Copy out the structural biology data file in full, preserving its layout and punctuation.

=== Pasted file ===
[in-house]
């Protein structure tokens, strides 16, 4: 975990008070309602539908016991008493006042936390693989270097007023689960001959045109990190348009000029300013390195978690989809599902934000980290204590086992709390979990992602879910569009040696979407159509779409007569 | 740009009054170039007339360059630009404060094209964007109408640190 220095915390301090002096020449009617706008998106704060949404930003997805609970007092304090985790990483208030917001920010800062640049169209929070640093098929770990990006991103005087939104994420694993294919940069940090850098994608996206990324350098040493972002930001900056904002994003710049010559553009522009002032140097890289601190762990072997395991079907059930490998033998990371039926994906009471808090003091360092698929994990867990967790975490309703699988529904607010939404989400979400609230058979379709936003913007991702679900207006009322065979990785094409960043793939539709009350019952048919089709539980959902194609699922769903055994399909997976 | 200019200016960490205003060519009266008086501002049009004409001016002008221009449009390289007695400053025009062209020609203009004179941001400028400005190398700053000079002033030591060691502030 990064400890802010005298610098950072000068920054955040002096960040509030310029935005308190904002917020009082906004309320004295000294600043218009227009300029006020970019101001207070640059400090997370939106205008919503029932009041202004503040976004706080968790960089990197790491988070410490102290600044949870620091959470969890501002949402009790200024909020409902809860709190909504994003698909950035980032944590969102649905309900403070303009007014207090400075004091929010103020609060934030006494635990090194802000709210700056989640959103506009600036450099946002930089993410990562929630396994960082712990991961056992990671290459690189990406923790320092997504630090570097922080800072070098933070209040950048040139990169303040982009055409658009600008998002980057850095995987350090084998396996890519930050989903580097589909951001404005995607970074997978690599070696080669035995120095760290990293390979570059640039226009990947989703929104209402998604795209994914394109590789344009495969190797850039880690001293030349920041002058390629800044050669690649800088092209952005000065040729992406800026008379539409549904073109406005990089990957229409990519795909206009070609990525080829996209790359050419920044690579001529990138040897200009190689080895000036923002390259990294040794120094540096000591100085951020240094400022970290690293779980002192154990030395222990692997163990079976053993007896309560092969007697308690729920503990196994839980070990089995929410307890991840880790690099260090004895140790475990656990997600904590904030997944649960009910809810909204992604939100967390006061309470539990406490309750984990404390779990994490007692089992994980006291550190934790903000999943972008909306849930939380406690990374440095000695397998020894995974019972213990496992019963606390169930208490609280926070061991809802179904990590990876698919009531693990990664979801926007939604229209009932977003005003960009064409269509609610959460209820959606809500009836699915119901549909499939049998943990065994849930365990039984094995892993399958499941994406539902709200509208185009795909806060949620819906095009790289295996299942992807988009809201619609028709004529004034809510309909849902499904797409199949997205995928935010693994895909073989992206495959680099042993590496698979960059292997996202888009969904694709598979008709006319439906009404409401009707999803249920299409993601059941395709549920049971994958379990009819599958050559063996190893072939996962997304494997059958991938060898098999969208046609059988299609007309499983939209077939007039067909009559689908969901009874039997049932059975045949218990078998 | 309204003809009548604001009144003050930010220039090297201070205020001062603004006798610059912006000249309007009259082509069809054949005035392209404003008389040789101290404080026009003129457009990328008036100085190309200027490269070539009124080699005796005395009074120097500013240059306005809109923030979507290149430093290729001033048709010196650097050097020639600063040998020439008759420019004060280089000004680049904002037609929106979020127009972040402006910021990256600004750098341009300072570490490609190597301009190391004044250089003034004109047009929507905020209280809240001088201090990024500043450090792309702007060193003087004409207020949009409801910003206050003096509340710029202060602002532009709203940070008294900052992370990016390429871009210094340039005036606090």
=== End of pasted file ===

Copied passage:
[in-house]
């Protein structure tokens, strides 16, 4: 975990008070309602539908016991008493006042936390693989270097007023689960001959045109990190348009000029300013390195978690989809599902934000980290204590086992709390979990992602879910569009040696979407159509779409007569 | 740009009054170039007339360059630009404060094209964007109408640190 220095915390301090002096020449009617706008998106704060949404930003997805609970007092304090985790990483208030917001920010800062640049169209929070640093098929770990990006991103005087939104994420694993294919940069940090850098994608996206990324350098040493972002930001900056904002994003710049010559553009522009002032140097890289601190762990072997395991079907059930490998033998990371039926994906009471808090003091360092698929994990867990967790975490309703699988529904607010939404989400979400609230058979379709936003913007991702679900207006009322065979990785094409960043793939539709009350019952048919089709539980959902194609699922769903055994399909997976 | 200019200016960490205003060519009266008086501002049009004409001016002008221009449009390289007695400053025009062209020609203009004179941001400028400005190398700053000079002033030591060691502030 990064400890802010005298610098950072000068920054955040002096960040509030310029935005308190904002917020009082906004309320004295000294600043218009227009300029006020970019101001207070640059400090997370939106205008919503029932009041202004503040976004706080968790960089990197790491988070410490102290600044949870620091959470969890501002949402009790200024909020409902809860709190909504994003698909950035980032944590969102649905309900403070303009007014207090400075004091929010103020609060934030006494635990090194802000709210700056989640959103506009600036450099946002930089993410990562929630396994960082712990991961056992990671290459690189990406923790320092997504630090570097922080800072070098933070209040950048040139990169303040982009055409658009600008998002980057850095995987350090084998396996890519930050989903580097589909951001404005995607970074997978690599070696080669035995120095760290990293390979570059640039226009990947989703929104209402998604795209994914394109590789344009495969190797850039880690001293030349920041002058390629800044050669690649800088092209952005000065040729992406800026008379539409549904073109406005990089990957229409990519795909206009070609990525080829996209790359050419920044690579001529990138040897200009190689080895000036923002390259990294040794120094540096000591100085951020240094400022970290690293779980002192154990030395222990692997163990079976053993007896309560092969007697308690729920503990196994839980070990089995929410307890991840880790690099260090004895140790475990656990997600904590904030997944649960009910809810909204992604939100967390006061309470539990406490309750984990404390779990994490007692089992994980006291550190934790903000999943972008909306849930939380406690990374440095000695397998020894995974019972213990496992019963606390169930208490609280926070061991809802179904990590990876698919009531693990990664979801926007939604229209009932977003005003960009064409269509609610959460209820959606809500009836699915119901549909499939049998943990065994849930365990039984094995892993399958499941994406539902709200509208185009795909806060949620819906095009790289295996299942992807988009809201619609028709004529004034809510309909849902499904797409199949997205995928935010693994895909073989992206495959680099042993590496698979960059292997996202888009969904694709598979008709006319439906009404409401009707999803249920299409993601059941395709549920049971994958379990009819599958050559063996190893072939996962997304494997059958991938060898098999969208046609059988299609007309499983939209077939007039067909009559689908969901009874039997049932059975045949218990078998 | 309204003809009548604001009144003050930010220039090297201070205020001062603004006798610059912006000249309007009259082509069809054949005035392209404003008389040789101290404080026009003129457009990328008036100085190309200027490269070539009124080699005796005395009074120097500013240059306005809109923030979507290149430093290729001033048709010196650097050097020639600063040998020439008759420019004060280089000004680049904002037609929106979020127009972040402006910021990256600004750098341009300072570490490609190597301009190391004044250089003034004109047009929507905020209280809240001088201090990024500043450090792309702007060193003087004409207020949009409801910003206050003096509340710029202060602002532009709203940070008294900052992370990016390429871009210094340039005036606090």